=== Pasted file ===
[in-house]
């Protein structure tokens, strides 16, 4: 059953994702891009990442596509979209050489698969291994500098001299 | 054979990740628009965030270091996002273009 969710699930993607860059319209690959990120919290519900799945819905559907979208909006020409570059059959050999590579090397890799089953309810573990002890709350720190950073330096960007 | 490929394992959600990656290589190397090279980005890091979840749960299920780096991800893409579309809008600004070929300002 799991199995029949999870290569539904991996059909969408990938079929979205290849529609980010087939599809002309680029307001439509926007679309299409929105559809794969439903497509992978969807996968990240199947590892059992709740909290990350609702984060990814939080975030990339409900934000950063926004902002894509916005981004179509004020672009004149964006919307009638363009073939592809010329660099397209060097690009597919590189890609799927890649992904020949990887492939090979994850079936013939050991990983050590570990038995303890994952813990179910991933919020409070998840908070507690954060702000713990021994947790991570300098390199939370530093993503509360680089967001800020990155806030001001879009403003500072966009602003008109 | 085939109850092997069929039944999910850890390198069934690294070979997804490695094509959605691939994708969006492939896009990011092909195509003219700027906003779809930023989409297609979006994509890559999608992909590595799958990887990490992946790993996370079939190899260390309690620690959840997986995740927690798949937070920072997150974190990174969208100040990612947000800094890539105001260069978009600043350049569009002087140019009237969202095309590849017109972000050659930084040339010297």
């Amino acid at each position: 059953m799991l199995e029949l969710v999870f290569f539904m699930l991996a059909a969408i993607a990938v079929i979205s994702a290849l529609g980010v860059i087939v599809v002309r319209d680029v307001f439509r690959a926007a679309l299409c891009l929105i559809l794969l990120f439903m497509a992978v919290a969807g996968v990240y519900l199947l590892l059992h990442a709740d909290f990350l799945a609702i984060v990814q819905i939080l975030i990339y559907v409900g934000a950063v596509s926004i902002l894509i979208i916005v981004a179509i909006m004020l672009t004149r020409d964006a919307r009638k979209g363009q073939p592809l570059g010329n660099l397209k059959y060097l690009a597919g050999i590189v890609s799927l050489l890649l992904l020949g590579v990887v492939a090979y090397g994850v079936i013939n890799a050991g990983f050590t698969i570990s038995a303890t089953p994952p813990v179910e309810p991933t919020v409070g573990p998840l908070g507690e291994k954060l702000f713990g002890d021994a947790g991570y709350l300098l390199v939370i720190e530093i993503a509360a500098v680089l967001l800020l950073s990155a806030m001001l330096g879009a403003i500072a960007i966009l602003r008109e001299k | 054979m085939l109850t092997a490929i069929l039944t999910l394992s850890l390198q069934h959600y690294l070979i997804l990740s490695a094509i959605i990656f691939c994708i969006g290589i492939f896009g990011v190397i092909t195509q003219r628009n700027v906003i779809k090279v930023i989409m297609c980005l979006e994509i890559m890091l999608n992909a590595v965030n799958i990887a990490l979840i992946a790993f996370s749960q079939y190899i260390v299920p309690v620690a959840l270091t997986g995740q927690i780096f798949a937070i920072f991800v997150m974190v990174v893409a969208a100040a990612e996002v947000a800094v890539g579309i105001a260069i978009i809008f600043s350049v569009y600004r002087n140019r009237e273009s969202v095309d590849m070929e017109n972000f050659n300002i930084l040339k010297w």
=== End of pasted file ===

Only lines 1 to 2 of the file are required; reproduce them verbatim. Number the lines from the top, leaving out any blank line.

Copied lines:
[in-house]
């Protein structure tokens, strides 16, 4: 059953994702891009990442596509979209050489698969291994500098001299 | 054979990740628009965030270091996002273009 969710699930993607860059319209690959990120919290519900799945819905559907979208909006020409570059059959050999590579090397890799089953309810573990002890709350720190950073330096960007 | 490929394992959600990656290589190397090279980005890091979840749960299920780096991800893409579309809008600004070929300002 799991199995029949999870290569539904991996059909969408990938079929979205290849529609980010087939599809002309680029307001439509926007679309299409929105559809794969439903497509992978969807996968990240199947590892059992709740909290990350609702984060990814939080975030990339409900934000950063926004902002894509916005981004179509004020672009004149964006919307009638363009073939592809010329660099397209060097690009597919590189890609799927890649992904020949990887492939090979994850079936013939050991990983050590570990038995303890994952813990179910991933919020409070998840908070507690954060702000713990021994947790991570300098390199939370530093993503509360680089967001800020990155806030001001879009403003500072966009602003008109 | 085939109850092997069929039944999910850890390198069934690294070979997804490695094509959605691939994708969006492939896009990011092909195509003219700027906003779809930023989409297609979006994509890559999608992909590595799958990887990490992946790993996370079939190899260390309690620690959840997986995740927690798949937070920072997150974190990174969208100040990612947000800094890539105001260069978009600043350049569009002087140019009237969202095309590849017109972000050659930084040339010297």